A new organization called Florida For Care has formed to help shape medical marijuana regulations in Florida, should Amendment 2 be approved by voters this November. The group has filed forms with the IRS to become recognized as a 501(c)4 social welfare organization. 501(c)4 groups can maintain their status if less than 50% of their spending accounts for political activities. The Supreme Court of the United States has ruled that 501(c)4 groups do not have to disclose their donors.
501(c)4 Forms to Advocate for Amendment 2
When asked about the new 501(c)4 group and if donor anonymity helped increase financial support, John Morgan, an Orlando attorney and major backer of Amendment 2, was reported by the Orlando Sentinel as saying, “I don't know that it really is. I don't know that anybody really cares. I don't. There are probably some Republican lobbyists that want to be shaded, but I don't want to speak for them. ...They know it's going to be a whole new world for them, and they know it's going to happen.” The Orlando Sentinel also reported that Ben Pollara, campaign manager for People United said that the new organization would not be used to buy ads supporting Amendment 2, and that the money would instead go through the state political committee and be disclosed.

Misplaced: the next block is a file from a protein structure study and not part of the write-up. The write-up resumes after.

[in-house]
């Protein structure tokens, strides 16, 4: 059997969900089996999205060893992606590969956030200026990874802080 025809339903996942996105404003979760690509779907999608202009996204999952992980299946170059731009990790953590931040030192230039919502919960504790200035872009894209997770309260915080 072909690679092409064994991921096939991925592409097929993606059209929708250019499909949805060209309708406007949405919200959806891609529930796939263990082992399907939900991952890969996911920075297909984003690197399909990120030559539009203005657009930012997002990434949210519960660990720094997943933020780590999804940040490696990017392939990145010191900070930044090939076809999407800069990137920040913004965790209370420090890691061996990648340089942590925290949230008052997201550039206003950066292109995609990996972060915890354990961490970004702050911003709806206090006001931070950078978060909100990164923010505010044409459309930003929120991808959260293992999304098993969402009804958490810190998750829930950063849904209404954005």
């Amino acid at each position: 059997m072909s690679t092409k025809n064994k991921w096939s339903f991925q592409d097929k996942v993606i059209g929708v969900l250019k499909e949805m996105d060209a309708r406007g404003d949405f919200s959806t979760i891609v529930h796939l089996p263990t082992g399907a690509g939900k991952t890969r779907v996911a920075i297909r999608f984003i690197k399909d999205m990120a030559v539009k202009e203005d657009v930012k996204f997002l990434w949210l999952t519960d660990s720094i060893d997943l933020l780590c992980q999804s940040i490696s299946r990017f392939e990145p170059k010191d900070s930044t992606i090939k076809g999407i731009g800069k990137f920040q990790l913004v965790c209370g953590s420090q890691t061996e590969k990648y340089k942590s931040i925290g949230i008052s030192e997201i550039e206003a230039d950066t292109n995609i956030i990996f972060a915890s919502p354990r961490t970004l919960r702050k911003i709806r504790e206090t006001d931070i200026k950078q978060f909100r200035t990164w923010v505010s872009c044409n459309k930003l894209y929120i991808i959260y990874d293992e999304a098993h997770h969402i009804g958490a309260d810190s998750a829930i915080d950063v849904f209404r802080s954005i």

According to the group's website, “Florida For Care was founded in 2014 to advocate for the implementation of a strong, well-regulated, Florida medical marijuana system under Amendment 2.Florida for Care believes that Florida has the opportunity to set the standard for what a state medical marijuana system should look like and how it can function most effectively. We believe such a system must balance three core principles: first, safe, affordable patient access; second, a tightly controlled state regulatory structure; and third, a robust, free market commercial enterprise.”